While it might not be immediately apparent, your body and brain work tirelessly while you rest to repair cells, process information, and remove toxins, among other tasks. It’s hard work, but that doesn’t mean you should be working up a sweat while you sleep—although many people do.

Checklist of reasons temperature rises when you sleep

Why Do I Get So Hot When I Sleep?

Your body temperature decreases before bedtime, reaching its lowest point in the sleep cycle’s initial stages, known as the non-rapid eye movement (NREM) period. Ideally, it should remain lower throughout the night to help you get the quality, restorative shuteye you need. But for many people, things don’t go so smoothly. If you’re consistently waking up overheated, uncomfortable, and drenched in sweat, one of a few factors may be to blame.

  • You’re Sharing the Bed

Sharing the bed with a partner or pet can be nice, but the extra warmth from another body may be too hot for you to handle. This doesn’t mean you have to sleep in separate beds. If your mattress is too small to provide sufficient room for both of you to sleep comfortably in your own space, simply consider going up a size.

  • Your Environment Is Too Hot

This could be Mother Nature’s fault or a product of differences in thermostat preference between you and other household members. The former is an issue during warmer months for people in most regions, but especially those in the Sun Belt, where temperatures frequently climb into the triple digits with intense humidity levels to match. Utilizing fans, turning up the air conditioner if you have one, and opening the windows at night to allow cooler air to filter in can all provide relief.

If you’re too warm because someone else in your household keeps the heat cranked up, consider investing in a smart heating and cooling system that can produce different temperatures for different rooms. If the discrepancy is with your partner, it might be harder to mitigate. Your natural internal temperature is affected by a wide range of factors, including age, weight, sex, and even activity levels. Solutions for a partner temperature mismatch can include warmer or cooler pajamas and customized pillows.

  • You Have a High Metabolism

Your metabolic rate is the speed at which your body burns through calories. This process raises your internal temperature, so those with faster metabolism often tend to be warmer. On average, many men have higher metabolic rates than women. Your metabolic rate can also shift throughout your life due to things like age or a change in activity levels. As these shifts occur, you may find your sleep temperature affected.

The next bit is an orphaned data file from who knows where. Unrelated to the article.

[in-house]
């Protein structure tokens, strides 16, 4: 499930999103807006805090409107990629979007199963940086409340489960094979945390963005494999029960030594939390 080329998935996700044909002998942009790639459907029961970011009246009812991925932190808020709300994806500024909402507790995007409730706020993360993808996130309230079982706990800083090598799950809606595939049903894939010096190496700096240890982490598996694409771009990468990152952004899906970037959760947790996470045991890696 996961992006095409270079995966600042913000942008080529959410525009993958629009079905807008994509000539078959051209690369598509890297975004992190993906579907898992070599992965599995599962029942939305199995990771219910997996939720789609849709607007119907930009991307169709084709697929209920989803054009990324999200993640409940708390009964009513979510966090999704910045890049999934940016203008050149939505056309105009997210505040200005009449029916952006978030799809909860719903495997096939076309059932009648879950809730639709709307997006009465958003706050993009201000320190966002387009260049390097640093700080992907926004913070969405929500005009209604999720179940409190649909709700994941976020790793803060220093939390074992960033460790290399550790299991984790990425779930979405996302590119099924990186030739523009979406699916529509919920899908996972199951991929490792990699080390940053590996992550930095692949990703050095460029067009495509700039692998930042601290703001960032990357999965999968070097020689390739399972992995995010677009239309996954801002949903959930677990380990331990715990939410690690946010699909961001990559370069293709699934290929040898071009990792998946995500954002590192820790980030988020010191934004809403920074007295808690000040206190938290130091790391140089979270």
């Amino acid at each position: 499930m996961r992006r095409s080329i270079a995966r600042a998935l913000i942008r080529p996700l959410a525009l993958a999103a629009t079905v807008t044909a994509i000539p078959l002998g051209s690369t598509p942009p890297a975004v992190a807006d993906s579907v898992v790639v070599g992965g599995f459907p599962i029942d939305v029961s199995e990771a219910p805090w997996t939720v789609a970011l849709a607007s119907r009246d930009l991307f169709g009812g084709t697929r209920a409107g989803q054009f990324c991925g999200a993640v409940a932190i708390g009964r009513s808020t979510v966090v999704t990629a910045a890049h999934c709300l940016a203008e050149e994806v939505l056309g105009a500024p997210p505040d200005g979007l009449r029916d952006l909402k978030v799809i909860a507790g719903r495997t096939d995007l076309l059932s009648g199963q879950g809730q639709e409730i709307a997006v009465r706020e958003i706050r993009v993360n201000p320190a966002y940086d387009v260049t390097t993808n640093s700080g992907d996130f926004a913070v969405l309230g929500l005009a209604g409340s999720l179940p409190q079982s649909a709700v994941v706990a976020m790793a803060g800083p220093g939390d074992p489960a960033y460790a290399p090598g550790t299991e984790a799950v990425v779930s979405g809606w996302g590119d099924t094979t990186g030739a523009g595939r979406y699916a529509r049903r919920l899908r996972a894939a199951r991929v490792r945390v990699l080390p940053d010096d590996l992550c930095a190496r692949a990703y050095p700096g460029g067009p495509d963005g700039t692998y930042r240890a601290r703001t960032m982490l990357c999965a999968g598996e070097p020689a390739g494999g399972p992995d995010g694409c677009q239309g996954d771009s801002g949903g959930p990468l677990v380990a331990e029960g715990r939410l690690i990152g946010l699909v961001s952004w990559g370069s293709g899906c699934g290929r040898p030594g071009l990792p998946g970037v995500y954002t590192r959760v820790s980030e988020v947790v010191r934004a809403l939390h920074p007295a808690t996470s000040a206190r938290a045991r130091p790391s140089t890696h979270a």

• Your Hormones Are Fluctuating

Hormone fluctuations, including those related to menstruation, can cause excessive warmth too. Changes in reproductive hormones affect the hypothalamus, which controls the body’s temperature. Menopause is known to cause significant temperature changes and hot flashes. Some people also have an underactive or overactive thyroid, a gland that produces hormones and affects your metabolism. Those with thyroid issues are likely to experience significant temperature variations.

  • Your Mattress Is Trapping Heat

If you’re overheating every night, mattresses and bedding may also be part of the problem. Memory foam, in particular, tends to run hot. It is typically made from a dense, synthetic material that doesn’t absorb moisture or ventilate efficiently. The foam’s body-contouring properties, which make it excellent for support, can also trap body heat. Similarly, sheets made with synthetic materials tend to be less breathable when compared to cotton or bamboo.

Consider choosing natural-fiber sheets and a mattress made with cooling technology. Many mattress manufacturers now incorporate advanced ventilation and temperature-regulation systems to prevent overheating and promote optimal comfort.

How Do Cooling Mattresses Work?

The original memory foam mattress, devised by NASA and adapted by Swedish scientists for the public, was viscoelastic. Many companies still use this material today, but there are other foams available too.

Viscoelastic material is absorbent and soft, conforming to the sleeper’s body in response to pressure and heat. This is particularly useful for people with chronic pain or musculoskeletal conditions, because these mattresses offer support and cushioning where they’re needed most.

Painful, inflamed areas of the body tend to produce more heat due to increased blood flow. The mattress responds to this by cradling these areas to relieve pressure points and promote optimal balance. The caveat is that it also traps and collects this body heat.

Fortunately, a lot of research goes into sleep, and many innovative mattress-makers have come up with solutions to the problem of trapped heat. Some mattresses contain air pockets or channels within their layers, which promote ventilation. Others are made with unique temperature-regulating materials, either within the mattress or in the form of a cover or topper.

  • Pocket Coils- Traditional innerspring mattresses support the body using springs connected to one another in a network. Mattresses made with pocket coils, in contrast, contain individually wrapped coils that stand uniformly apart throughout. This minimizes movement throughout the bed due to position shifts and provides better support and air circulation.
  • Open-Cell Foam- Open-cell foam is a type of rubber-like material that contains tiny air channels to promote ventilation. It’s essentially traditional memory foam, with the added benefit of better air circulation.